Water quality is a resource concern addressed by the Copperas Creek Watershed Resource Plan. We know soil erosion and runoff are affecting water quality, but we lack concrete data on the impact. Water quality monitoring data can provide that concrete data— helping us to better understand the resource concerns and treat them more effectively. We also know that using practices like filter strips, cover crops, and no-till will help, but how much.? Again, water quality monitoring data can quantify the reduction in soil erosion and nutrient loss.
Water quality monitoring data will also provide proof that grant dollars are needed for cost-share on conservation practices in the watershed. The big watershed grants recognize the importance of monitoring. Developing and implementing a monitoring plan will improve our grant applications and chance of selection. Even if we are not selected, the data will help guide existing resources and technical assistance.
RISWCD reached out to the Augustana College Environmental Studies and Geography Departments to assist with designing and implementing a water quality monitoring program for the Copperas Creek Watershed. Our request was enthusiastically received by Dr. Reisner, Dr. Heine, and Dr. Fockler, who were excited to provide problem-based learning opportunities for their students. Many Augustana students hail from urban areas, so this opportunity to learn about rural agriculture was especially exciting.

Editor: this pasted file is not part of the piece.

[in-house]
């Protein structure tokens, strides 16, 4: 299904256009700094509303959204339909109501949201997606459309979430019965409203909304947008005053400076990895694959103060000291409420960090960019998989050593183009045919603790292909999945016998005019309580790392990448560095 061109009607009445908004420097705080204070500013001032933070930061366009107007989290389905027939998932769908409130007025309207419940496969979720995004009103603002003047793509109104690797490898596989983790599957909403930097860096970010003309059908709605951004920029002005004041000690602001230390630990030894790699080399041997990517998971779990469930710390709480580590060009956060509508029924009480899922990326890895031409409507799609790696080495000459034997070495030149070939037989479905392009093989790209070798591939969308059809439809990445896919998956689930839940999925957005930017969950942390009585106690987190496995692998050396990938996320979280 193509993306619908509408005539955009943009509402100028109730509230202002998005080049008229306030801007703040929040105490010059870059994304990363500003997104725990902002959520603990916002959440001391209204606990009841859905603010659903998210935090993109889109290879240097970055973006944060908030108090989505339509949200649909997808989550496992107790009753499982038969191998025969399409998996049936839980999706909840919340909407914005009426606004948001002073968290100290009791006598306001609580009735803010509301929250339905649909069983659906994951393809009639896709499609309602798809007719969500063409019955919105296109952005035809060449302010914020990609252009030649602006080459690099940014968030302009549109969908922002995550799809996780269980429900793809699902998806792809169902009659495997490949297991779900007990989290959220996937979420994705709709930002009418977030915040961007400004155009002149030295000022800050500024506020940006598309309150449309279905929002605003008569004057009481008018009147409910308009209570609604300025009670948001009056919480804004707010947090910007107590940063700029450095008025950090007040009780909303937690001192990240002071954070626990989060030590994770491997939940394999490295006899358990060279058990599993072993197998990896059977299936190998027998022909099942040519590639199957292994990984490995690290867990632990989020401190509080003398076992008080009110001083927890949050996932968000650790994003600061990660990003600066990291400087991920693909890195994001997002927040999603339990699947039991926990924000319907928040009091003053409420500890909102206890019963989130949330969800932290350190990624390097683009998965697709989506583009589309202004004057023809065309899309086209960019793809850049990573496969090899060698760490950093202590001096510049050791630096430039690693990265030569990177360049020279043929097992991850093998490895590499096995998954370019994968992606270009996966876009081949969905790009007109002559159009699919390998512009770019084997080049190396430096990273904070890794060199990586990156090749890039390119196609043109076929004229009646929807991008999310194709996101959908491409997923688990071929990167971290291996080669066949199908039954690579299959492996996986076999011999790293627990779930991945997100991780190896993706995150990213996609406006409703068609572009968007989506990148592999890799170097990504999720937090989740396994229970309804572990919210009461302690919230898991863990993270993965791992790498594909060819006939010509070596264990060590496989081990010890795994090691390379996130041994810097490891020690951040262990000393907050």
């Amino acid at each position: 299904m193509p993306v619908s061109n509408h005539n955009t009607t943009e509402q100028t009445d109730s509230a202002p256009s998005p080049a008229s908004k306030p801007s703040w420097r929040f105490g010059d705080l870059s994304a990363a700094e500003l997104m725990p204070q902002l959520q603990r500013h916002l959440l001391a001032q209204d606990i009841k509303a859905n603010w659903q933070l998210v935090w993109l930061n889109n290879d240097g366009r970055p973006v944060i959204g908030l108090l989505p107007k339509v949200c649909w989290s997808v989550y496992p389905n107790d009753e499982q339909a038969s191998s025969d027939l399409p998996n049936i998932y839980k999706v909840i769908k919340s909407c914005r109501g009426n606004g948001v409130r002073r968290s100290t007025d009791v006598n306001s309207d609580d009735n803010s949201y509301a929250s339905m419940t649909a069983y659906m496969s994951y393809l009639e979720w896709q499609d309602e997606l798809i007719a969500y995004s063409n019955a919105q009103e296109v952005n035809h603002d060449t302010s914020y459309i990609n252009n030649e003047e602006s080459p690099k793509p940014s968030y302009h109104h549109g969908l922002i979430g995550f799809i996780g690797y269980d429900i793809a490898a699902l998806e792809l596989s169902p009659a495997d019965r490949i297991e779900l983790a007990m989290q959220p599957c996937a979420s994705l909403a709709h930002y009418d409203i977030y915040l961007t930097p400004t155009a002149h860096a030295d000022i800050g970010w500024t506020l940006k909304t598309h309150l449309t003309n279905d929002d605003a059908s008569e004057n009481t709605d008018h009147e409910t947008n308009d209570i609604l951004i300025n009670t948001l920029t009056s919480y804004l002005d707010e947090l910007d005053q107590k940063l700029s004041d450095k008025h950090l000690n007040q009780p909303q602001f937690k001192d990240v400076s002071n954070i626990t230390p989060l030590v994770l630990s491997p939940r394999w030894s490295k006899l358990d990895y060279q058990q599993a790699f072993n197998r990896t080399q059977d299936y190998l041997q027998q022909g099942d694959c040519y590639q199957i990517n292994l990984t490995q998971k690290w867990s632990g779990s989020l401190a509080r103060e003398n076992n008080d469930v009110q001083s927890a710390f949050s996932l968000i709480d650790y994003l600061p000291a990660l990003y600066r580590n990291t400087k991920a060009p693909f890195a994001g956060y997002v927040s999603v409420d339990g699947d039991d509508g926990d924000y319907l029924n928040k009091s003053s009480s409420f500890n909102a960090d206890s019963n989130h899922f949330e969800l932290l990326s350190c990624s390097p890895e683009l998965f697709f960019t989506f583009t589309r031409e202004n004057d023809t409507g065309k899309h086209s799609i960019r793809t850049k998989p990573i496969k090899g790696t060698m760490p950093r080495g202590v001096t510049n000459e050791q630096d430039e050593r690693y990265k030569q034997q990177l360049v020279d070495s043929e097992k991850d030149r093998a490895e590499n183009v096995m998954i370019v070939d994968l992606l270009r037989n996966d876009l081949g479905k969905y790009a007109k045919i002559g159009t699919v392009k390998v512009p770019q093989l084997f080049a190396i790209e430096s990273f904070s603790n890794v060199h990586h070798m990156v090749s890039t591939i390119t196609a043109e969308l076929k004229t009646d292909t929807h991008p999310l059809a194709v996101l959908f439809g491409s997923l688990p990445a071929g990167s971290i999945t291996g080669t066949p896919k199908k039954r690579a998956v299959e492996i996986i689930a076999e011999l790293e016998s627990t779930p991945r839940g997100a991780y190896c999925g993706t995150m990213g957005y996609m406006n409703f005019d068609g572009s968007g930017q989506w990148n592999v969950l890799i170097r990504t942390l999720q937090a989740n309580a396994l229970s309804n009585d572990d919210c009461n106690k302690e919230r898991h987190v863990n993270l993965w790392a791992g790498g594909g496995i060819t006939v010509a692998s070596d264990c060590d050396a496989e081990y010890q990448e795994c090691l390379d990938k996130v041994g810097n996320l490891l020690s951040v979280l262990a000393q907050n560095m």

A mutually beneficial partnership plan was outlined. RISWCD and NRCS staff took a class on a tour of Copperas Creek Watershed in early December (pictured right). The tour highlighted existing conservation practices in the watershed and the need for additional conservation practices. Students saw existing streambank stabilization, cover crops, filter strips, riparian buffers, no-till, and more. They also saw areas where conservation practices would be beneficial. Staff pointed out the high cost of these practices and the need for financial assistance.
The students are working in teams to develop monitoring plans. The student plans will be reviewed by RISWCD and the Copperas Creek Planning Committee, and used to develop a water quality monitoring plan for Copperas Creek Watershed. The final sample sites will be chosen with landowner approval and support.